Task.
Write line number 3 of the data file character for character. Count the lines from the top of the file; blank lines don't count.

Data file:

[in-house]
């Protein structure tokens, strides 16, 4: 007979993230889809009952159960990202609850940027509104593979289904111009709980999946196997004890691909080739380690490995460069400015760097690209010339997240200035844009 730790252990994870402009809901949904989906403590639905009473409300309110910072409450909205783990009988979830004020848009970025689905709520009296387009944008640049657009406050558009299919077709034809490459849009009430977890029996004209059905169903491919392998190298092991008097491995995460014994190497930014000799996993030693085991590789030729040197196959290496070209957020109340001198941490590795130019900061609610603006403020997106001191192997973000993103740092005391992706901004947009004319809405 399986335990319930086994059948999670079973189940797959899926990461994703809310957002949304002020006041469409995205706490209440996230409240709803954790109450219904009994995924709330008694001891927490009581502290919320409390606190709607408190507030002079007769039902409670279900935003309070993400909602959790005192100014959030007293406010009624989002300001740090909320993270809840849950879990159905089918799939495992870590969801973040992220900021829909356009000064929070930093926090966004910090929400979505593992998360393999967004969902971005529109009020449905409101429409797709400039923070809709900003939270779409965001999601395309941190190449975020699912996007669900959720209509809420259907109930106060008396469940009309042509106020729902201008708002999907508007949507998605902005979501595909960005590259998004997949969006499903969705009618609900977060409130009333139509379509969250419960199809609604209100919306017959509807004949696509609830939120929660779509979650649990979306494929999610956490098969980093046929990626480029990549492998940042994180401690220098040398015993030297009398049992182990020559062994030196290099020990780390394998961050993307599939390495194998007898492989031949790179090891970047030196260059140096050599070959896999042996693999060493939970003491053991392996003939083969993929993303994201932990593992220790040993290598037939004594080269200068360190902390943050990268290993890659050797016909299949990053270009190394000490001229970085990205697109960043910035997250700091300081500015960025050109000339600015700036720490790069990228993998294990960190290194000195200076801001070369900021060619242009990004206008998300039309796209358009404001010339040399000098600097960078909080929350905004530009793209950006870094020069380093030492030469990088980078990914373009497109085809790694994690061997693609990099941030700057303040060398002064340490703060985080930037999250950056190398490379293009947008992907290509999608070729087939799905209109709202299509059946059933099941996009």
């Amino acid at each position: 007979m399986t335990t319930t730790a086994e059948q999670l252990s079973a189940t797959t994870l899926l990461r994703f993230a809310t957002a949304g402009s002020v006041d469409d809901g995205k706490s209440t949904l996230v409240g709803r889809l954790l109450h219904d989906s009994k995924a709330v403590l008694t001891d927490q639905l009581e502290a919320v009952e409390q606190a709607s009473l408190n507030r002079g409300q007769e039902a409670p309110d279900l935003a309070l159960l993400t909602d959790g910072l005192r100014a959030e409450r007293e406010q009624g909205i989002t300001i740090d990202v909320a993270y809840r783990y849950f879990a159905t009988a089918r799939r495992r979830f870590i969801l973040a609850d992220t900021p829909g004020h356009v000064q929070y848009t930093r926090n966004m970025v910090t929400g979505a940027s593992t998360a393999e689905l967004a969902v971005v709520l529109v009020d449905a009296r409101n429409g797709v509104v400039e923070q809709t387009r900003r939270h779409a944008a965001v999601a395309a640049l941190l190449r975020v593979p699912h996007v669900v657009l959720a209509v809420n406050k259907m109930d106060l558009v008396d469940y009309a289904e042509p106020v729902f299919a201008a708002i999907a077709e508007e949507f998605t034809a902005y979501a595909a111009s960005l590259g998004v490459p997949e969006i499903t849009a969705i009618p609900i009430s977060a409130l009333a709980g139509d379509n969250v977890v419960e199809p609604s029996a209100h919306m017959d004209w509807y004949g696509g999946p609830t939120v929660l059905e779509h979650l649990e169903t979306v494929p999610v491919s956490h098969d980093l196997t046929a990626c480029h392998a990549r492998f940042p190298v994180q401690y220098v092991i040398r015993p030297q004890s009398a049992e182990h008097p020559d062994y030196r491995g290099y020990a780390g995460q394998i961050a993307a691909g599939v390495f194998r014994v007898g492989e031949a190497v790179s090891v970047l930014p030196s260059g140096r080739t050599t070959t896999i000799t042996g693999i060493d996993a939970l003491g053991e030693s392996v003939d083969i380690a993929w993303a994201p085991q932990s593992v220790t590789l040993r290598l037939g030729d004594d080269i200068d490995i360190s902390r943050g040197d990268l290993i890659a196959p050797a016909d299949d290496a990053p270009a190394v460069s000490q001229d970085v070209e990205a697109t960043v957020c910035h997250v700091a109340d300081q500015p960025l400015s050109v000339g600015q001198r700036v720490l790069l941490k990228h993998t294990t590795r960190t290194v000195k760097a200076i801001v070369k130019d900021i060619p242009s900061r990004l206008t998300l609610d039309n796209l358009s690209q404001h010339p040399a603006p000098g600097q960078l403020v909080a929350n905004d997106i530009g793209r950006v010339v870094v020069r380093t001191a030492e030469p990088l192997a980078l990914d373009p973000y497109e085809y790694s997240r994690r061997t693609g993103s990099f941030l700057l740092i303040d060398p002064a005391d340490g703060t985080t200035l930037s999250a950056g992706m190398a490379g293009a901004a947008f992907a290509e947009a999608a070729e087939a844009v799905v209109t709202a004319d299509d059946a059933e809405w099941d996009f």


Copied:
């Amino acid at each position: 007979m399986t335990t319930t730790a086994e059948q999670l252990s079973a189940t797959t994870l899926l990461r994703f993230a809310t957002a949304g402009s002020v006041d469409d809901g995205k706490s209440t949904l996230v409240g709803r889809l954790l109450h219904d989906s009994k995924a709330v403590l008694t001891d927490q639905l009581e502290a919320v009952e409390q606190a709607s009473l408190n507030r002079g409300q007769e039902a409670p309110d279900l935003a309070l159960l993400t909602d959790g910072l005192r100014a959030e409450r007293e406010q009624g909205i989002t300001i740090d990202v909320a993270y809840r783990y849950f879990a159905t009988a089918r799939r495992r979830f870590i969801l973040a609850d992220t900021p829909g004020h356009v000064q929070y848009t930093r926090n966004m970025v910090t929400g979505a940027s593992t998360a393999e689905l967004a969902v971005v709520l529109v009020d449905a009296r409101n429409g797709v509104v400039e923070q809709t387009r900003r939270h779409a944008a965001v999601a395309a640049l941190l190449r975020v593979p699912h996007v669900v657009l959720a209509v809420n406050k259907m109930d106060l558009v008396d469940y009309a289904e042509p106020v729902f299919a201008a708002i999907a077709e508007e949507f998605t034809a902005y979501a595909a111009s960005l590259g998004v490459p997949e969006i499903t849009a969705i009618p609900i009430s977060a409130l009333a709980g139509d379509n969250v977890v419960e199809p609604s029996a209100h919306m017959d004209w509807y004949g696509g999946p609830t939120v929660l059905e779509h979650l649990e169903t979306v494929p999610v491919s956490h098969d980093l196997t046929a990626c480029h392998a990549r492998f940042p190298v994180q401690y220098v092991i040398r015993p030297q004890s009398a049992e182990h008097p020559d062994y030196r491995g290099y020990a780390g995460q394998i961050a993307a691909g599939v390495f194998r014994v007898g492989e031949a190497v790179s090891v970047l930014p030196s260059g140096r080739t050599t070959t896999i000799t042996g693999i060493d996993a939970l003491g053991e030693s392996v003939d083969i380690a993929w993303a994201p085991q932990s593992v220790t590789l040993r290598l037939g030729d004594d080269i200068d490995i360190s902390r943050g040197d990268l290993i890659a196959p050797a016909d299949d290496a990053p270009a190394v460069s000490q001229d970085v070209e990205a697109t960043v957020c910035h997250v700091a109340d300081q500015p960025l400015s050109v000339g600015q001198r700036v720490l790069l941490k990228h993998t294990t590795r960190t290194v000195k760097a200076i801001v070369k130019d900021i060619p242009s900061r990004l206008t998300l609610d039309n796209l358009s690209q404001h010339p040399a603006p000098g600097q960078l403020v909080a929350n905004d997106i530009g793209r950006v010339v870094v020069r380093t001191a030492e030469p990088l192997a980078l990914d373009p973000y497109e085809y790694s997240r994690r061997t693609g993103s990099f941030l700057l740092i303040d060398p002064a005391d340490g703060t985080t200035l930037s999250a950056g992706m190398a490379g293009a901004a947008f992907a290509e947009a999608a070729e087939a844009v799905v209109t709202a004319d299509d059946a059933e809405w099941d996009f």